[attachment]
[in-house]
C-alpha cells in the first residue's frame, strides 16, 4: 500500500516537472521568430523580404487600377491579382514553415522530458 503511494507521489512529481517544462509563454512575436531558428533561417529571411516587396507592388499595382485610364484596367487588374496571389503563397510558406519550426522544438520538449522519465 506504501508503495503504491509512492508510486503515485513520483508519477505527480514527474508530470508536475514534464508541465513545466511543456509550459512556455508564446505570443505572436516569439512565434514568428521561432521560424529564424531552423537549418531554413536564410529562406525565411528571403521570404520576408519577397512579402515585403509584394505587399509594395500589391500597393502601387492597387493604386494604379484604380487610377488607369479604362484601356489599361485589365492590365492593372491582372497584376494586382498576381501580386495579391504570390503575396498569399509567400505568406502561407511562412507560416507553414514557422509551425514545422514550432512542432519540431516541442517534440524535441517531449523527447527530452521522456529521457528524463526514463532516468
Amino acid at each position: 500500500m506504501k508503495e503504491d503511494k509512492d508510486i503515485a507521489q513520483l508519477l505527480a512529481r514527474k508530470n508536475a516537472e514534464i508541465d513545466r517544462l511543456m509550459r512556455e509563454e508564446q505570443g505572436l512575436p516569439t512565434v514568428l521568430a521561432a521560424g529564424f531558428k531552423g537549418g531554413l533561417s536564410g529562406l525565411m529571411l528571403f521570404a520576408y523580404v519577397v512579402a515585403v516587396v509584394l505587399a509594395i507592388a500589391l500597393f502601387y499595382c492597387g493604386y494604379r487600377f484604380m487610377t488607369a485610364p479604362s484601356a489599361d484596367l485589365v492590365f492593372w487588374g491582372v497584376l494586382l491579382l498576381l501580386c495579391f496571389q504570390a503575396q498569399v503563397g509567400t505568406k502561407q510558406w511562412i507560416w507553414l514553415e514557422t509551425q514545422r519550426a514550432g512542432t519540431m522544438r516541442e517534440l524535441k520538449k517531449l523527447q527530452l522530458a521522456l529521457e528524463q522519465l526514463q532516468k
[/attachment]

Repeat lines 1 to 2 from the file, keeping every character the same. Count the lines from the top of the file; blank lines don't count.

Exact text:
[in-house]
C-alpha cells in the first residue's frame, strides 16, 4: 500500500516537472521568430523580404487600377491579382514553415522530458 503511494507521489512529481517544462509563454512575436531558428533561417529571411516587396507592388499595382485610364484596367487588374496571389503563397510558406519550426522544438520538449522519465 506504501508503495503504491509512492508510486503515485513520483508519477505527480514527474508530470508536475514534464508541465513545466511543456509550459512556455508564446505570443505572436516569439512565434514568428521561432521560424529564424531552423537549418531554413536564410529562406525565411528571403521570404520576408519577397512579402515585403509584394505587399509594395500589391500597393502601387492597387493604386494604379484604380487610377488607369479604362484601356489599361485589365492590365492593372491582372497584376494586382498576381501580386495579391504570390503575396498569399509567400505568406502561407511562412507560416507553414514557422509551425514545422514550432512542432519540431516541442517534440524535441517531449523527447527530452521522456529521457528524463526514463532516468